Choropleth maps is the most commonly strategy for the visual display of regional data. Disease maps of this type usually show directly age- and sex- standardized rates or standardized mortality (or morbidity) ratios (SMR), achieved by indirect standardization24. Many problems emerge when mapping areal data, in particular concerning the choices regarding scale or resolution, number and boundaries of classes, and the color or shading scheme24,78. The same data drawn in different levels of resolutions (e.g. census tracts and municipalities) may lead to different patterns and interpretations. Aggregation of small areas usually lead to loss of information, and the result is a spatial pattern that is pushed towards the values of the more populated regions24. A related question is the differences in geometry and size of areal units, larger ones dominating the depicted pattern. The use of gradations of color and shading helps simplifying the message to be transmitted, but arbitrary color intensities and types may induce the reader to focus on specific areas, drawing attention to some features and leaving other aspects less evident78.
Most mapping softwares supply different ways to generate data classes. If data has a rectangular distribution, classes showing equal intervals might be a good choice. The natural breaks technique scrutinizes the actual data distribution to find cut points for creating classes. The equal area procedure forces the classes to represent approximately the same area in the map, but the number of units may vary across classes. Cutoff points based on percentiles oblige the classes to have approximately the same number of units. If the data has normal distribution you can create classes representing deviations from the mean value. All these techniques may be useful in some situations, but if there exists a clear epidemiological meaning for defining classes (e.g. an accepted threshold point for surveillance of infectious diseases) this should be considered. Concerning the number of classes, there is no universal accepted rule, but it is rare to see maps showing less than four and more than eleven classes. In general more classes are used if you have more geographical units. Anyway, the method used to generate data classes and the number of classes to be displayed are critical points to be considered because they may have strong influence on interpretation of such maps.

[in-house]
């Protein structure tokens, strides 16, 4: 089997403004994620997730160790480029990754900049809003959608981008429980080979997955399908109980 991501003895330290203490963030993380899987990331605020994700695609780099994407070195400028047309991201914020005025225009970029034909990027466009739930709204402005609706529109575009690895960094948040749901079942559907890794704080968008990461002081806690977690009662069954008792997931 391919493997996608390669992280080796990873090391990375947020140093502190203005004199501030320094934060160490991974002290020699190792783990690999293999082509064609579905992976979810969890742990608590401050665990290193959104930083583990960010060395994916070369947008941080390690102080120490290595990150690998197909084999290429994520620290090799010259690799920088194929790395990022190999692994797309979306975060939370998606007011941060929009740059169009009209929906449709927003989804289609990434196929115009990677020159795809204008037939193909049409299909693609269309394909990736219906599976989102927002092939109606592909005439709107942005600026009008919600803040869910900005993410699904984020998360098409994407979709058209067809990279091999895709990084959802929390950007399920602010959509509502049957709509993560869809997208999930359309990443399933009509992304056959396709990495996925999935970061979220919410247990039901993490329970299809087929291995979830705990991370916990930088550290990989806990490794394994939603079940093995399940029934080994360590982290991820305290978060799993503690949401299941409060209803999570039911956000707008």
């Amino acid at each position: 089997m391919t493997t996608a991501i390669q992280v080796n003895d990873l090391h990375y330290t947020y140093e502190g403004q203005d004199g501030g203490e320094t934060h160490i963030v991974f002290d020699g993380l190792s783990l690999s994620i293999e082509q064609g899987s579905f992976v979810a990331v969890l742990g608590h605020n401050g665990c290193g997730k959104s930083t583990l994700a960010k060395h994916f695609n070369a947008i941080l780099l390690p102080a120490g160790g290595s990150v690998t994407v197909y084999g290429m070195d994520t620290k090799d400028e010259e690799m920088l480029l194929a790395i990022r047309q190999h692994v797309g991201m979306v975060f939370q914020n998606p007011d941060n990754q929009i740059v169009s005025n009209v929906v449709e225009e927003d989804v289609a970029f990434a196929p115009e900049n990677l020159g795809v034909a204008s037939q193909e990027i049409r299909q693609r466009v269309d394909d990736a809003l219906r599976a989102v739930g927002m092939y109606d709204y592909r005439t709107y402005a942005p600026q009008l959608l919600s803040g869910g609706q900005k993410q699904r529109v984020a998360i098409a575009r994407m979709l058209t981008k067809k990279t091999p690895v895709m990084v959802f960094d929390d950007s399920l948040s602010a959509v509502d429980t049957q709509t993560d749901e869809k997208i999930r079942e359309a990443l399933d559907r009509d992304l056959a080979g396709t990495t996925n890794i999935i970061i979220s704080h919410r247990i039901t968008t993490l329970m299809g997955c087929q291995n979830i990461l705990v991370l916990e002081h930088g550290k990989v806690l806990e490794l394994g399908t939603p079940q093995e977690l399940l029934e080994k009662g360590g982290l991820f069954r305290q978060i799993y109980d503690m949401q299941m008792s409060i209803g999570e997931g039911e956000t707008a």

Small-area mapping studies have the additional problem of instability of rate estimates for areas with small populations. In this case, the addition or deletion of one or two events can cause dramatic changes in the observed value, and the most extreme estimates in a map tend to be provided by the least reliable data79,80.
One way to address this problem is to produce a probability map81. Assuming that the number of cases of disease in each region follows a Poisson distribution with a constant mean, a map is created which shows those areas with unusually high or low rates. Although useful as an exploratory tool, the Poisson model assumes independent observations and ignores the possibility of spatial autocorrelation between neighboring areas29.